kortina.nyc / notes
4 Apr 2019 | by kortina

O'Reilly // WTF?: What’s the Future and Why It’s Up to Us

In response to my essay History of the Capital AI & Market Failures in the Attention Economy, a few people recommended I read WTF?: What’s the Future and Why It’s Up to Us, by Tim O’Reilly.

O’Reilly discusses many of the same themes I write about — failures of proxy metrics (mistaking the map for the territory), networks and platforms, failure of government, capital and media algorithms (cf capital as AI), technological unemployment — with lots of interesting stories and anecdotes from his time ‘on the ground’ in Silicon Valley, witnessing and taking part in the evolution of the open source movement and internet publishing, juxtaposed against the rise of corporate Silicon Valley.

As a publisher of books for self educating about open source software, O’Reilly is (I think) a bit optimistic about open source patterns fixing government and retraining as a solution to technological unemployment. While I agree about the importance of initiatives like these, I’m not sure they are sufficient as solutions to all of our problems, as I don’t think open access to educational materials and training will yield more fair outcomes when time to explore and learn (cf Alexis de Tocqueville on necessity of leisure time for governing class) and access to mentorship (eg good parents and teachers) are so unevenly distributed.

The book is worth reading, in any case, as it is a good survey of the state of things in the US right now, and the optimism is refreshing.

Notes and quotes:

On the asymmetry of privacy / openness for government and for individual citizens:

Living in a world of pervasive connected sensors questions our assumptions of privacy and other basic freedoms, but we are well on our way toward that world purely through commercial efforts. We are already being tracked by every site we visit on the Internet, through every credit card charge we make, through every set of maps and directions we follow, and by an increasing number of public or private surveillance cameras. Ultimately, science fiction writer David Brin got it right in his prescient 1998 nonfiction book, The Transparent Society. In an age of ubiquitous commercial surveillance that is intrinsic to the ability of companies to deliver on the services we ask for, the kind of privacy we enjoyed in the past is dead. Brin argues that the only way to respond is to make the surveillance two-way through transparency. To the Roman poet Juvenal’s question “Who will watch the watchers?” (“Quis custodiet ipsos custodes?”), Brin answers, “All of us.”

Security and privacy expert Bruce Schneier offers an important caveat to the transparent society, though, especially with regard to the collection of data by government. When there is a vast imbalance of power, transparency alone is not enough. “This is the principle that should guide decision-makers when they consider installing surveillance cameras or launching data-mining programs,” he writes. “It’s not enough to open the efforts to public scrutiny. All aspects of government work best when the relative power between the governors and the governed remains as small as possible — when liberty is high and control is low. Forced openness in government reduces the relative power differential between the two, and is generally good. Forced openness in laypeople increases the relative power [of government], and is generally bad.”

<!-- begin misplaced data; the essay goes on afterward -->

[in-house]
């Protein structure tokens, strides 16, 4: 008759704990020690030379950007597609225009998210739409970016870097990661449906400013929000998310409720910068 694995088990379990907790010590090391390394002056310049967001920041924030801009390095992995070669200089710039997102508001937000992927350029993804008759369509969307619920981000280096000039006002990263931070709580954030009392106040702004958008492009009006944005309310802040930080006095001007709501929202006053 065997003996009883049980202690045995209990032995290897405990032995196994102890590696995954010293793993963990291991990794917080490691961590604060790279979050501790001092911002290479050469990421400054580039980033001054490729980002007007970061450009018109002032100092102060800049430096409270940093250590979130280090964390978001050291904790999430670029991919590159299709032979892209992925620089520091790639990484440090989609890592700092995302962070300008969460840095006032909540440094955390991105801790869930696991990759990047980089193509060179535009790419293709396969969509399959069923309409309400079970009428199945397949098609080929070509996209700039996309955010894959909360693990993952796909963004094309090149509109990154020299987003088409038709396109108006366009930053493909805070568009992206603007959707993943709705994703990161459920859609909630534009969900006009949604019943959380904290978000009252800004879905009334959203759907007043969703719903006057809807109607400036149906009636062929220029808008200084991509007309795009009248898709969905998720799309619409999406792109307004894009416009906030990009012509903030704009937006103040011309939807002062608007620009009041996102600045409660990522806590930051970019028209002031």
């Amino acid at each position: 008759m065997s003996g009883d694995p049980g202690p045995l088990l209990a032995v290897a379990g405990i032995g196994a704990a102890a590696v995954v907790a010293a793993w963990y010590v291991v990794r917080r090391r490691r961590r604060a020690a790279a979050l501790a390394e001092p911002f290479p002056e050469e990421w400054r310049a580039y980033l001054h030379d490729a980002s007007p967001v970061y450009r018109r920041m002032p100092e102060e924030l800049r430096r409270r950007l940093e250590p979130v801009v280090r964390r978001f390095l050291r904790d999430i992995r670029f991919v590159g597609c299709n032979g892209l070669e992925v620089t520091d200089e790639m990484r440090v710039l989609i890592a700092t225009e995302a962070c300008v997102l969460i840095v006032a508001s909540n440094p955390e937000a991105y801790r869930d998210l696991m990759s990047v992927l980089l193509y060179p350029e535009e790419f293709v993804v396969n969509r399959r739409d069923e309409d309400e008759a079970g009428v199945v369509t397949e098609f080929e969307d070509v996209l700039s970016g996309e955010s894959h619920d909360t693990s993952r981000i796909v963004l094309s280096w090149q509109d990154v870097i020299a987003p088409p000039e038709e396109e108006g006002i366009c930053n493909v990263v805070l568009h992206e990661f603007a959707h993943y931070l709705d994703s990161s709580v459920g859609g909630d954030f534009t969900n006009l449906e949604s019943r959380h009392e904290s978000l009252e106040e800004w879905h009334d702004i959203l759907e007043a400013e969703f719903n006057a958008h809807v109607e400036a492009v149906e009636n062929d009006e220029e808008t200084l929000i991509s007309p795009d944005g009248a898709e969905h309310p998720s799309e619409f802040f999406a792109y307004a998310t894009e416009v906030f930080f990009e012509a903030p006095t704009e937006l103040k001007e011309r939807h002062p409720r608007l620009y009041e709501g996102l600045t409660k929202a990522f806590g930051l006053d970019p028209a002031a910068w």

O’Reilly proposes some methods for algorithmic fact checking as a way to tamp down on fake news. I don’t think they are a panacea, because ensuring multiple independent accounts might be game-able or at best lead to a consistent picture of the world (w/o any guarantee on accuracy/truth) and the requirement for quantitative data is also game-able (just look at the food and pharmaceutical stats and studies that get funded and cited for the sake of marketing) — but these do seem like a good place to start. At least a consistent public discourse with some sort of refutable numbers is a starting place that can lead to some sort of progress vs emotional churn / shouting matches:

Citing and linking to sources makes it much easier to validate whether an assertion is an opinion or interpretation, and who is making it. This should be the gold standard for all reporting. If media reliably linked to sources, any story without sources would automatically become suspect.


Do the sources actually say what the article claims they say? It would have been entirely possible for Business Insider to claim that the data used in their article was from the FBI, but for there to be no such data, or for the data there to be different. Few people trace the chain of sources to their origin, as I did. Many propaganda and fake news sites rely on that failure to spread falsity. Checking sources all the way back to their origin is something that computers are much better at doing than humans.

Are the sources authoritative? In evaluating search quality over the years, Google has used many techniques. How long has the site been around? How often is it referenced by other sites that have repeatedly been determined to be reputable? Most people would find the FBI to be an authoritative source for US national crime data.